#LastLineFirst – A #FlashFiction Challenge: Week 7

last line firstGood morning from the chilly-but-sunny south of England! Welcome to Week 7 of Last Line First, a weekly and week-long, low-pressure flash-fiction challenge. Pour yourself the drink of your choice, pull up your favourite chair, have a read of last week’s stories and then have a go at writing one of your own. You don’t have to post it right away. You’ve got until midnight (GMT) on Sunday the 8th of March to enter, so you can write, rewrite and polish to your heart’s content!

Your last line prompt this week is from Why? by Paul. I picked it as my favourite because it’s one of those important questions that fiction writers strive to answer with their stories.

As always, you have until midnight on Sunday to comment on this post with your ≤200 word flash-fictions. Remember: you can tweak the last line however you see fit. For a full run-down of the rules and easy access to previous challenges and their stories visit this page.

So, here’s your new first line:

Why do people do what they do?

Have fun!

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8 thoughts on “#LastLineFirst – A #FlashFiction Challenge: Week 7

  1. The Arrangement
    200 words

    Why do people do what they do? Why did she buy scratch-off tickets instead of the big Lotto Jackpot? Kate didn’t have a ready answer.

    “It’s for my niece,” she said.

    Everyone said it was kind of her to take in Jennifer and it would be good company for Kate, too. Helping each other, wasn’t that what people were supposed to do?

    As soon as she moved in, Jennifer lamented the lack of a dishwasher. She laughed about the land line. It had taken favors and timely rent payments to convince Kate that they needed an internet connection.

    Now, Kate couldn’t bring herself to talk about rent and grocery money, since Jennifer quit her job. Even asking for a little help around the house would cause the girl to dissolve into a flood of tears and sulk behind her bedroom door.

    Every week, Kate bought a scratch-off ticket. The odds were better than the Lotto Jackpot, she maintained. Winning $50, or $25, could eventually add up.

    “You’re so generous,” the cashier said.

    No, I’m not, Kate thought. I just want her to leave. People thought it was such a happy arrangement. Yes, it had seemed like a good idea at the time.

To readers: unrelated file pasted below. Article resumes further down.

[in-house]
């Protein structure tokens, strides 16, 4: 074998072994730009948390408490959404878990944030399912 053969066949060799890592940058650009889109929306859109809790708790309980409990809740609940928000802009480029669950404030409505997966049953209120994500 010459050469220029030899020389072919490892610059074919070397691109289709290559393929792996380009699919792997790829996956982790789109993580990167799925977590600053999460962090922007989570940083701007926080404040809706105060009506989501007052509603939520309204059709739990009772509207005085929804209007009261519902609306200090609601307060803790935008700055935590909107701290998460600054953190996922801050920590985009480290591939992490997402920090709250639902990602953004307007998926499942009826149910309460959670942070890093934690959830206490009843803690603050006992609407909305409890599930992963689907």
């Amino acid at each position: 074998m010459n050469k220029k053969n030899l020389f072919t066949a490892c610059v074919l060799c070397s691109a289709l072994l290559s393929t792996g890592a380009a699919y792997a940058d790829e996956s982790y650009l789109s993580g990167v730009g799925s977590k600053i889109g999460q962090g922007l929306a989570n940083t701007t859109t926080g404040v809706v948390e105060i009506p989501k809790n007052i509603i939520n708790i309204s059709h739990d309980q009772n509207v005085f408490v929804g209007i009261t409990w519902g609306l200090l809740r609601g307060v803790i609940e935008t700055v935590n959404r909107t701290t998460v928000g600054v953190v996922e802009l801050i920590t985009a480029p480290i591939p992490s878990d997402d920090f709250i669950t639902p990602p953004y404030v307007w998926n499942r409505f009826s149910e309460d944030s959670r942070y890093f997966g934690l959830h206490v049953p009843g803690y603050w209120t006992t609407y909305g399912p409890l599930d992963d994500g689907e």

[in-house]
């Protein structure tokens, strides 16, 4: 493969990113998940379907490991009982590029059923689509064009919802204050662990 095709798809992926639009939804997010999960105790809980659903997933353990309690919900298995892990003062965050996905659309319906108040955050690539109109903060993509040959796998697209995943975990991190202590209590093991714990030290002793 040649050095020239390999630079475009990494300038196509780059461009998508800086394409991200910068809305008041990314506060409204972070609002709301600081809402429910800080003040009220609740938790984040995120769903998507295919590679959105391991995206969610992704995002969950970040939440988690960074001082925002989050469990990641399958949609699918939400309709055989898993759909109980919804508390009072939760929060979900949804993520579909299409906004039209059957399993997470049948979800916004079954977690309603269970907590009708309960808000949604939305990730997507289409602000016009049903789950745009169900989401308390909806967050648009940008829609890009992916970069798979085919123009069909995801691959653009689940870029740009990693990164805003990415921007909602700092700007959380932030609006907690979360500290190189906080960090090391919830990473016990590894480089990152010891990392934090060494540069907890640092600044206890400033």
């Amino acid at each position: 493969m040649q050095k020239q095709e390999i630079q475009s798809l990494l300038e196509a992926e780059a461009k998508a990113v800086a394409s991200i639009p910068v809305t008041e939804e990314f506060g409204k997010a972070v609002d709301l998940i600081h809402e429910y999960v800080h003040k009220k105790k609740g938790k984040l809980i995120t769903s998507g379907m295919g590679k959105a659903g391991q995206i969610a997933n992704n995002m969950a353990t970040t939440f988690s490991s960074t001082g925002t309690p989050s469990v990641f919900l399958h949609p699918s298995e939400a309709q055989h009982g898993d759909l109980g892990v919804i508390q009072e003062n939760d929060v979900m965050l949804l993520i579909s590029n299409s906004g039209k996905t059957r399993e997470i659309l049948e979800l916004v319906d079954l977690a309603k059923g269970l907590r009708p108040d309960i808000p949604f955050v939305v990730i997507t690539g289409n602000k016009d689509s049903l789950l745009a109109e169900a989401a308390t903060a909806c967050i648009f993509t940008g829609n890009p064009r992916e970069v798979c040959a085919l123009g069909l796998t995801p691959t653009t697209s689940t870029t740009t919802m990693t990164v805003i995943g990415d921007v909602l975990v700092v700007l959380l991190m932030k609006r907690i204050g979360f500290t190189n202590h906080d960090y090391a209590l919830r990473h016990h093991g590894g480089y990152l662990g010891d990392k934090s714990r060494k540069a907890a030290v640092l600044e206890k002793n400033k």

2. Punch (199 words)

    Why do people do what they do?
    That was the first thought that came to my head as I cuffed him.
    His blood stained clothes showed that he was the one responsible for this beating; but it did not tell the reason why.
    What triggered his rage in such a way that this seemed like a good idea? He knew he was going to get caught. He didn’t even attempt to escape.
    As I walked him back to the police car, I could hear the ambulance siren getting closer to the scene of the crime; his crime. I remember thinking to myself that the sound was a good sign; that there was life in the beaten body that my colleagues were still working on to keep alive.
    The man I was walking to my car might not be a murderer after all.
    As I loaded him into the car, I asked him why he did it; why he beat the other man within an inch of his life.
    His response was clear; he threw the first punch! It was self-defense!
    Does that make it right or wrong?
    I guess I’ll never really know.
    It’s one man’s word against another.


    Why do people do what they do?

    Sam Thomas asked himself this every day, as he sat, drearily, in his oak panelled office, potted plants strewn randomly around, offering a sense of calm.

    He listened, patiently, to tales of misery and woe.

    He listened to Jim, the serial adulterer, looking for absolution of his sins, his guilt lifted by his confessions. Sam felt like telling him it was a priest he needed, not a therapist, but it helped pay the bills, so he said nothing.

    To Alice, who suffered from depression, cyclical bouts of tears and sadness, interjected with rare interludes of laughter, that offered brief respite.

    His question, however, had always been left unanswered by Terry, who tried repeatedly to end his existence. Overdoses, cutting his wrists, even stepping into the path of a fast moving vehicle, all of which ended in abject failure and a revolving door policy leading to Sam.

    Sam had asked, why, many times, but a subdued Terry just mouthed “Dunno”

    They talked at length about life, from childhood to relationships and work, but nothing offered resolution of his problems.

    Over time, Sam stopped asking why.

    He listened, and wrote. What more could he do?

  4. Shadows (200 words)

    Why do people do what they do? It’ a simple question and I know my daughter is waiting for an answer. How do I explain to her how complicated life really is? She’s imploring me with those clear green eyes of hers and I know she is on the verge of tears. She’s talking specifically about the bullies at her school. About the nasty things they say and do and how she tries to defend her friends. But it taxes her, weighing heavy on her heart. She is too intelligent not to let it get her down.
    I want to collect her into my arms and tell her that it’ll be alright. That outside of school is a world far more kind and forgiving than the one she is currently immersed in. How can I tell her such a lie? She looks to me for comfort, but she also expects the truth. How do I explain that evil comes in many shapes and forms? That, like me, she’ll probably go through life avoiding the shadows, where evil lurks, ready to pounce. I only hope she comes out of it a stronger person than I. My weakness is my biggest regret.

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